Puppy Rentals! It’s All the Rage?

by Mary Haight on December 4, 2012

puppy rentalPuppy rentals as a business model probably never crossed your mind. But leave it to those who know next to nothing about dogs to think this idea brilliant. I had hoped we heard the last of these ridiculous schemes with the demise of Flexpetz who tried to commercialize pet-sharing for a $100 a month membership and $45 per day charge. But, no.

Rent A Puppy Facebook Crash

As I was meandering around the neighborhoods on Facebook over the weekend, I spotted an update from Casey Lomonaco, certified dog trainer, that stood out like a neon sign on an unlit country road. Who was damaging dogs now, I thought as I read, and followed the road it led to. An encounter with suspended disbelief awaited. The “fan” page, Puppies for Rent serving Utah Valley was the destination — I pulled over and ran into what must have been over 100 negative comments made in what appeared to be an hour or two.

It should have been a joke, but it wasn’t. Wrapped in a fog of deception and half-truths, the About page and many posts on the wall made impossible-to-be-true declarations of “fully vaccinated” puppies who loved being rented out for parties and special occasions – by the hour! And *all* of their wide variety of puppy breeds were 100% adopted at 12 weeks. It must be a Christmas miracle! Puppies are claimed to come from homes who don’t want them, and animal shelters. What they really mean is the puppy mill down the road they are most probably working with, perhaps another on the internet. I have no proof of this, it’s just an educated opinion.

I can’t get to their page from FB anymore, but I can from Google. All the comments have been wiped except for those carefully engineered remarks spun out of their own back office by friends and associates.  I and all the horrified trainers and behaviorists who had commented can’t comment anymore…but that’s okay. I copied their About section which is their FAQ. I will include it at the end of the post. Although you may be able to see the real thing, I don’t care to push traffic to this place.

Puppies Need More Than Love

You can tell by the FAQ how little this business knows about this important stage of development in the life of a puppy. Yes, puppies need to be socialized, and experts like Dr Ian Dunbar say puppies should meet 100 people by the time they are 12 weeks old.  But since their shots are incomplete, it should be done from the safety of their homes, not in a college dorm, at movie night or a party. What do you think of passing puppies out a shop door to be returned in an hour or two?

Huffington Post writer Ron Dicker gave them a spot for their video and a feel-good review with no mention of the welfare of the puppies by a certified behaviorist, also no background research on the shelters they claim are the source for their party pups, with commentary from those executive directors on how the program is working. Is anyone training these puppies or are they being set up for failure?

Comparing apples and oranges, Dicker points to other programs that have legitimacy, lending effective cover should the average reader question this apparently in-it-for-the-money business. Now, in fairness, he may not know much about dogs at all and may cringe when he sees what I see (if he does). I don’t know him. He may not have meant to conflate puppy rentals with therapy dogs, maybe that’s just my take…or is it?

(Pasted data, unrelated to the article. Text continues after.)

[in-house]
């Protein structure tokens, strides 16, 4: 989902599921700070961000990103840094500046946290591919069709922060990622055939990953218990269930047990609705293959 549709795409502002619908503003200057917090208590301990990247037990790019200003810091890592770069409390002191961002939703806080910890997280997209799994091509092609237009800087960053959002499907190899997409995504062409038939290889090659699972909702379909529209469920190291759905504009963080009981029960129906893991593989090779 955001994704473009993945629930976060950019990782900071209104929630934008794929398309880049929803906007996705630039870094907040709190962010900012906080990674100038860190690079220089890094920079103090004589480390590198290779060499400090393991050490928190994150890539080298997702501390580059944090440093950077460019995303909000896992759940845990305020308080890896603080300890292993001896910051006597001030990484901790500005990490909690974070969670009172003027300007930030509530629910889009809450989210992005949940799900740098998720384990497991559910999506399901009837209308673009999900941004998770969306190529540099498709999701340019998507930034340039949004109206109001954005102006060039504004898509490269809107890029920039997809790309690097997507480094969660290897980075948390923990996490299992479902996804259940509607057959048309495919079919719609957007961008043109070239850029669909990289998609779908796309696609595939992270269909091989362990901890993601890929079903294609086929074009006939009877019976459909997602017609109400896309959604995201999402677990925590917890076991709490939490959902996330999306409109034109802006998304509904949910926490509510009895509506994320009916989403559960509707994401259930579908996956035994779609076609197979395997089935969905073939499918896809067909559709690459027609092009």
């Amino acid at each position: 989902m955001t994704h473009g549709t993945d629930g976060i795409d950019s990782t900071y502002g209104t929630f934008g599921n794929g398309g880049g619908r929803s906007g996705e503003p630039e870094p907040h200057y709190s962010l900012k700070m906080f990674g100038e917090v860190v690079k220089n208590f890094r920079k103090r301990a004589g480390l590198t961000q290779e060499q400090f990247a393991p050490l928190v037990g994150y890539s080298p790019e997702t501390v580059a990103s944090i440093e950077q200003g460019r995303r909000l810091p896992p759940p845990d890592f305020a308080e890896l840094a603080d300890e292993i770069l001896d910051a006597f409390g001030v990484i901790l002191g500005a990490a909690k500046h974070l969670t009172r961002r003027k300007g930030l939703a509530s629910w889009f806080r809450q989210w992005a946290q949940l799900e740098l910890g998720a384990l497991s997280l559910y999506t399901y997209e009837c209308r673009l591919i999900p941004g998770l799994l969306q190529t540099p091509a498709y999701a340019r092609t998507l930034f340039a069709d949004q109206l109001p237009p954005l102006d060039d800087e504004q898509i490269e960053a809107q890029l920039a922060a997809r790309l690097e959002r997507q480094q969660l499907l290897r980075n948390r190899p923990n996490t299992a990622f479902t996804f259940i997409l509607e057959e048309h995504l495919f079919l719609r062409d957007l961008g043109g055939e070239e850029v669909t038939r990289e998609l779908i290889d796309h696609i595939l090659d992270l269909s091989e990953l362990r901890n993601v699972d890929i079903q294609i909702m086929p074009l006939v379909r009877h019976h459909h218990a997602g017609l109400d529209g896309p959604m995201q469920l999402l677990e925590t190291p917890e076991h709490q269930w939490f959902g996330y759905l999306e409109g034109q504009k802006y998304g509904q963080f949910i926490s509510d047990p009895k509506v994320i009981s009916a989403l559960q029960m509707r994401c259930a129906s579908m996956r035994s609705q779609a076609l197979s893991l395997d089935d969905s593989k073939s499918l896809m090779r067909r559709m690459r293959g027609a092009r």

In case someone from this company is interested in a program that does it right, take a look at this post on therapeutic dogs in Canada by Steve Dale, who happens to be a certified behaviorist and trainer, and read this post from Sarah Wilson, My Smart Puppy, with a Masters in the Human-Animal Bond and 25 years as a trainer.

Here’s the About page with the phone number erased.


Puppies For Rent aims to provide Utah Valley with the highest-quality selection of adorable puppies available to rent for dates, parties, movie nights, and special events.



Q: How do I schedule an appointment?
A: Simply text or call ——- to specify the location and time of your puppy rental.

Q: How much does it cost to rent a puppy?
A: Our special introductory rates are $15 for one hour or $25 for two hours.

Q: What kinds of puppies do you have?
A: Our selection changes constantly, but we always have a variety of breeds in order to satisfy different preferences. We try to maintain a selection of toy breeds as well as mid-sized and large ones.

Q: Do I need to come and pick up the puppy?
A: No, pick-ups and drop-offs are included in the rental fee.

Q: What are the advantages of renting a puppy?
Puppies relieve stress, invite conversation with strangers, and create a more relaxed, friendly atmosphere, making them perfect companions for either individual or social activities.

Q: What happens to the puppies when they grow up?
A: A major part of Puppies For Rent’s mission is to help find a home for these puppies. So far, we have had a 100% success rate with finding a home for all of the puppies by the time they turn 12 weeks.

Q: Do the puppies dislike being rented?
A: It’s actually very healthy for puppies to socialize with a variety of people, and they seem to enjoy having the chance to get played with all of the time. We also take measures to prevent our puppies feeling over-stimulated.

Q: How do you make sure the puppies stay safe and happy while they’re being rented?